After the prior day in Juneau, our boat pulled into Skagway sometime in the early morning. We were all asleep and didn't see us come in, but once awake we hustled down to the gangway for our bus & train tour...
Skagway, similar to the other towns we visited in Alaska has a small main street. It was only a few blocks of stores that looked like something out of the wild west. If you blinked, you'd miss it, and I did with my camera. Instead, we headed up the mountains on the bus and had some wonderful views of the valleys off in the distance.
Skagway is pretty close to the Canadian border, so in about 20 minutes, we found ourselves crossing into British Columbia. As we gained elevation, it was really interesting to watch the surroundings change. The trees got much shorter as we ventured from the foothills, all the way up to the sub-alpine and alpine zones.
The tour bus stopped at several places, allowed us to hop out, stretch our legs, and take photos. We even saw a bear on the side of the road. Not going to lie, Lilly sort of boycotted this part of the trip. I think she was still a little tired from the prior days' activities, so she didn't get out of the bus at each stop. She missed out...
Following several photo stops at many of the lakes, we actually ended up passing through this tiny sliver of British Columbia, and into the Yukon Territory. I expected to immediately see dogsleds and stuff, but that was not quite the case. Instead there was a lady sitting roadside selling snacks, candy, and souvenirs out of her truck. She clearly knows where the buses stop.
Our primary stop in the Yukon was this interesting suspension bridge & outdoor museum that was a good couple hundred feet above the rushing Tutshi river below. The geography was weird, as we passed back into British Columbia again to go there... so the Yukon suspension bridge is actually in B.C...
It was about lunchtime, and there was a gorgeous visitor's center & restaurant with three walls of glass windows. They served us a lunch of bison chili that was really good & filling. The ladies in my family don't really care for chili, but they were troopers. Why bison? Evidently, the family that owns this attraction also owns a buffalo ranch "over the hill."
After lunch, our group had about an hour to explore the bridge and the various outdoor exhibits. The views were absolutely stunning, no matter what direction you chose to look.
Most of the rivers and streams in the area were milky in color (this was actually the case going back to Mount Rainier). This is from "glacial flour" or fine silt particles of bedrock that was ground up as the glaciers moved over the land. As they recede and melt in the current day, they release this "flour" into the streams of the area. It's pretty wild when you think about it.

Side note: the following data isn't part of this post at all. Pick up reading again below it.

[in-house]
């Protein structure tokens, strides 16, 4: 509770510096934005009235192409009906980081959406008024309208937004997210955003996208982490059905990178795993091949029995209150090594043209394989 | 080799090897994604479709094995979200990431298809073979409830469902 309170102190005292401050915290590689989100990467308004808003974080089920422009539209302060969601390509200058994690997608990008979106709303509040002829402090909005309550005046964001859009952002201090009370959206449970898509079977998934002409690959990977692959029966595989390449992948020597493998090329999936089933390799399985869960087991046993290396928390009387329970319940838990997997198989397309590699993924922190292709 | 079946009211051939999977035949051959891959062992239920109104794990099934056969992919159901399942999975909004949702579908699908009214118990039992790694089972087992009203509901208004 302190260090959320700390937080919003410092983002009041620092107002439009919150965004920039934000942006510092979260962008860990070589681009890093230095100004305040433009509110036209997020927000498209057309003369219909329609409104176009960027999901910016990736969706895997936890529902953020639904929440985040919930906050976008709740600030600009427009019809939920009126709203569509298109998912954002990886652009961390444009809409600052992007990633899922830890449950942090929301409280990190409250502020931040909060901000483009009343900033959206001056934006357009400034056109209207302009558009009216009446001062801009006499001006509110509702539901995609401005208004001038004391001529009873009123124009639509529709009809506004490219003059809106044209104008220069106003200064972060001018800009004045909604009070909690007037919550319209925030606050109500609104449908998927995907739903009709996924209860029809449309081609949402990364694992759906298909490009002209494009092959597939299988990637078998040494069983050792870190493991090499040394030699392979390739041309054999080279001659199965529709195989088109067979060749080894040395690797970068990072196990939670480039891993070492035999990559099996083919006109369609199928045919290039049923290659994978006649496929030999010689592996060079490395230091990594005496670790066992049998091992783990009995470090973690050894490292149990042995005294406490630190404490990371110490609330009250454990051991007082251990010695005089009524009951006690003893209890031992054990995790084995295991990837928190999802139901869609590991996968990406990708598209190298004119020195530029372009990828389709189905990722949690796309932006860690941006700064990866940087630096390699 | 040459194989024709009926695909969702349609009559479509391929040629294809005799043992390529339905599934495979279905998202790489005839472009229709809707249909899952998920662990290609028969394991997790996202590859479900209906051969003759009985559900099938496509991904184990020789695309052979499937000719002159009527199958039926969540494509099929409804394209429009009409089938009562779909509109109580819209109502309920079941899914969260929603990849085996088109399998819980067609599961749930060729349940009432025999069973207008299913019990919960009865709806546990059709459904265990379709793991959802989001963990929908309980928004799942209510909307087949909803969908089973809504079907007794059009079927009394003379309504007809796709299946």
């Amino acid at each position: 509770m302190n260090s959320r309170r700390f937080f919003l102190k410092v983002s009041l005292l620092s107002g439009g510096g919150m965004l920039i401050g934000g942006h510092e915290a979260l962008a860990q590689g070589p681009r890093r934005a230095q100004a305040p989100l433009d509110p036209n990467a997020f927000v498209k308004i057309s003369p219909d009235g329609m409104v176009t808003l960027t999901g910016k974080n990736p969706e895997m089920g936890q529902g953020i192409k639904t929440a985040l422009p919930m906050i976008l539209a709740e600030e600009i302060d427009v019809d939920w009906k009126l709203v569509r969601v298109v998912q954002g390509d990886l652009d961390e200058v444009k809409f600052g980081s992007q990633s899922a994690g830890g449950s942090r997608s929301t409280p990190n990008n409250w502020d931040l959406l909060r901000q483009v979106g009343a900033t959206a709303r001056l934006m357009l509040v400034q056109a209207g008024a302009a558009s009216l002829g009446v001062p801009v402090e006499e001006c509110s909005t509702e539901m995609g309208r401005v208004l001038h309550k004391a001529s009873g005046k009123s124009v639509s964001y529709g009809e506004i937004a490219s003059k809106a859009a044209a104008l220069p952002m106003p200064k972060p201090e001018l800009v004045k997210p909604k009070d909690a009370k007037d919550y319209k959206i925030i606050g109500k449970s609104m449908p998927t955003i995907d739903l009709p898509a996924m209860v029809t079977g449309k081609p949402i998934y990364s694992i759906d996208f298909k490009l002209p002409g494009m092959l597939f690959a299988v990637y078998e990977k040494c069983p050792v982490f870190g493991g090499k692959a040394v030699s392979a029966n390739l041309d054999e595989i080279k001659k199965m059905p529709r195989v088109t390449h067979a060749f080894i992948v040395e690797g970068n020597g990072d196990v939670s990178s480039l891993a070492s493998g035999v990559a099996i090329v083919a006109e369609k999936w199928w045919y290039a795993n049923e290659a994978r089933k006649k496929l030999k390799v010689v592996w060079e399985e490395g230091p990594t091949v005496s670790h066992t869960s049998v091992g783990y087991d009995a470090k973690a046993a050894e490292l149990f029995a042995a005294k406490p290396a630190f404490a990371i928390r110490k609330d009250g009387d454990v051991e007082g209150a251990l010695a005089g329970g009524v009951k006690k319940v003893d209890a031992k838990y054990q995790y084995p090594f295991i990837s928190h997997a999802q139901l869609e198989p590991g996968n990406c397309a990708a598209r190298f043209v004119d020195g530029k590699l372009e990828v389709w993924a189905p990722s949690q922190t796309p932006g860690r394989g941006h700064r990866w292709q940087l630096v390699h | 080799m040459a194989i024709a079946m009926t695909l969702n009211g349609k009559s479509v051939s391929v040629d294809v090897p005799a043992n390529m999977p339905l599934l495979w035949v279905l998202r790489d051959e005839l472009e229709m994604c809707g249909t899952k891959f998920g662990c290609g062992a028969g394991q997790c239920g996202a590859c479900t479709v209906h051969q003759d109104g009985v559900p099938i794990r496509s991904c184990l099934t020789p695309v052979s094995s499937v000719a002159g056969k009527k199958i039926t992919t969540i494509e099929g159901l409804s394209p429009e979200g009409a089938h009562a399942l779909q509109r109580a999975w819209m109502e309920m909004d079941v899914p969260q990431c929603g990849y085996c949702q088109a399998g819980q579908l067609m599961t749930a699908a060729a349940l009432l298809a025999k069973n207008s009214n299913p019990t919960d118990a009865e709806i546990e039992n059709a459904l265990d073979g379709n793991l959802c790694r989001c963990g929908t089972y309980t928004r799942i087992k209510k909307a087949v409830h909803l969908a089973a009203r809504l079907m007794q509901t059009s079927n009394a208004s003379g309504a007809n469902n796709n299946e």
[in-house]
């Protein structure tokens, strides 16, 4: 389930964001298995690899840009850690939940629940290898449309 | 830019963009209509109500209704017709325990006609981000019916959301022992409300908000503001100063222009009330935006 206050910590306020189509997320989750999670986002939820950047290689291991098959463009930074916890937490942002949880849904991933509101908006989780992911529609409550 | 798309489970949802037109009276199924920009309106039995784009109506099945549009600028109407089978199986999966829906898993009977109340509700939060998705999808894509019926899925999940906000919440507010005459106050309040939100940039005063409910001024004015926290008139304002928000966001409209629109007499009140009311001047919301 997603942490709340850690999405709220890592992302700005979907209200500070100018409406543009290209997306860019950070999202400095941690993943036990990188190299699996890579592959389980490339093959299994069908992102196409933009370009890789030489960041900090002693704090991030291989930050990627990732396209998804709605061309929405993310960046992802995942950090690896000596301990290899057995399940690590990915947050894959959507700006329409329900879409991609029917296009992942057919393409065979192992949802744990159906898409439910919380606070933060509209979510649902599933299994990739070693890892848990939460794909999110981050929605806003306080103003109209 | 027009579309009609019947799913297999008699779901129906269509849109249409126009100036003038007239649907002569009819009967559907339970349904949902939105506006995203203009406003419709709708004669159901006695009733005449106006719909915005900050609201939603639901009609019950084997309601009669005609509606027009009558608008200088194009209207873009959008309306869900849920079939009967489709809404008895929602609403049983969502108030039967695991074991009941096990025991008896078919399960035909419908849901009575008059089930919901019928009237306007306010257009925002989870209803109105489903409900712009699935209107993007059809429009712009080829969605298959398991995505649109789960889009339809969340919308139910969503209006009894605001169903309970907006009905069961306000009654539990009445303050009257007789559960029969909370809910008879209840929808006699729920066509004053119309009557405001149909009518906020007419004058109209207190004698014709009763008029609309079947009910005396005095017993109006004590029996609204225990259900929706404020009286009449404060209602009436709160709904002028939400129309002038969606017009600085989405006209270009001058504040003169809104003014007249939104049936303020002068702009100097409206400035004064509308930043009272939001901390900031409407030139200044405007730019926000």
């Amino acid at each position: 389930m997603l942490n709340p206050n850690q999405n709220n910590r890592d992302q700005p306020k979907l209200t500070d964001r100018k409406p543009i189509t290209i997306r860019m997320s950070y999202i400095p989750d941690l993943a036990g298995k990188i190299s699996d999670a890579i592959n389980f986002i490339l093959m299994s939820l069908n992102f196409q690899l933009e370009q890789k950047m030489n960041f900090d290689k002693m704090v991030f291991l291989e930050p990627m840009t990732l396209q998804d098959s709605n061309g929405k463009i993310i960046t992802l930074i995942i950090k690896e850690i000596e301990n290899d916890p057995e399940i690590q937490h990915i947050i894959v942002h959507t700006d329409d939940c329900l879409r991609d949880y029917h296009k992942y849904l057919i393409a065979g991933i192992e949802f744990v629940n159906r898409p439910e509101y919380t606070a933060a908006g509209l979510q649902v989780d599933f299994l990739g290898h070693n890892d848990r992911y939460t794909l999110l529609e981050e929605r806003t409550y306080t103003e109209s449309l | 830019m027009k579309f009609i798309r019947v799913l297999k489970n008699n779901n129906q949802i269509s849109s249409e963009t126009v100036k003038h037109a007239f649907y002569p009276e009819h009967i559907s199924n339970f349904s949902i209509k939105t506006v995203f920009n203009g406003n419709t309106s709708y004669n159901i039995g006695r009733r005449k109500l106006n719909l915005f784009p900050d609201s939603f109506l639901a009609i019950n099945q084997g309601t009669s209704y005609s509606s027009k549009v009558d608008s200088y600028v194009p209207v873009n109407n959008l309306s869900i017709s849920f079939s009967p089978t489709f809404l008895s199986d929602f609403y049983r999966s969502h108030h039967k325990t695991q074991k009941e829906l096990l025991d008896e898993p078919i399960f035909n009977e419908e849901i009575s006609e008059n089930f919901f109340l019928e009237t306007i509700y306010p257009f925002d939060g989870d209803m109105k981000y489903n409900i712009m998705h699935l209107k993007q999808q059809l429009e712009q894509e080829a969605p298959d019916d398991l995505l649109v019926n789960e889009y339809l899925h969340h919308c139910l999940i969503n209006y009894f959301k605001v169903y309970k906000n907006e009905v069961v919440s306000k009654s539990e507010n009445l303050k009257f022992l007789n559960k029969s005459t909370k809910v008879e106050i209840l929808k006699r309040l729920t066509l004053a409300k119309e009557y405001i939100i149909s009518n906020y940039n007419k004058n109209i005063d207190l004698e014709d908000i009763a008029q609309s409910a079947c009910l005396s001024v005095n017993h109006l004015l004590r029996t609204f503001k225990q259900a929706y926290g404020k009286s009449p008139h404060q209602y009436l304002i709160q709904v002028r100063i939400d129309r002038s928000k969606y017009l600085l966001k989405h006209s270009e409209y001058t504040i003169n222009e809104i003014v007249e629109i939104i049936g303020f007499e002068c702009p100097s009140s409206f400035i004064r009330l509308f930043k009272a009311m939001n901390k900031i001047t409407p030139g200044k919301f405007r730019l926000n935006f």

Once our time at the bridge concluded, our tour bus took us back down the road we originally came up. It didn't take us all the way back to Skagway though, we stopped in Fraser, BC, as we were going to take the rest of the tour by rail.
The White Pass & Yukon Route was a really wonderful way to experience the sights back to town. The narrow gauge railway actually was built on the original footpaths that early prospectors used during the Klondike Gold Rush of the late 1800s. Skagway was the primary port to reach the gold fields, and there were two trails to get there. This line traced the path through the White Pass, the less treacherous (although longer) of the two.
Note for those interested... should you ever take this train from Fraser down to Skagway... sit on the right side of the coach. Basically, everything is out the right side window, a lot of the journey is just the side of the mountain if you sit on the left. Unfortunately, we got in the car last and had to sit on the left. It didn't ruin the trip, but your views were partially obstructed by those sitting to the right of you, or those shuffling up and down the aisles also trying to grab a better look. As such, not great photos of this part of the tour.
Once back in town at the train depot, we had to hustle back to the boat to make sure we got there for its departure. No extra time in Skagway. I can't think we missed too much though, as other than the touristy "State Street" there really wasn't really anything to see.
Our bus driver told us that during the off-season for tourists, Skagway only has about 900 residents, and doesn't even have a full-time doctor or dentist. Another interesting tidbit, all three of our bus drivers on all of our tours in Alaska (Ketchikan, Juneau, & Skagway) were college students from different schools in Utah. Appears these Alaskan tour companies do some pretty heavy recruiting over there for seasonal employment. Seems like a pretty rad summer job, given you can handle the wheel of a tour bus and have the gift for gab.
And that was it for Skagway. Before you knew it, the boat was leaving. Not long after we left, we saw a small octagonal lighthouse (Eldred Rock Light) looking out our room's balcony, as we headed for another day at sea. Next destination: Victoria, British Columbia.
2018 Vacation Posts
Seattle | Ketchikan | Juneau | Skagway | Victoria | Seattle II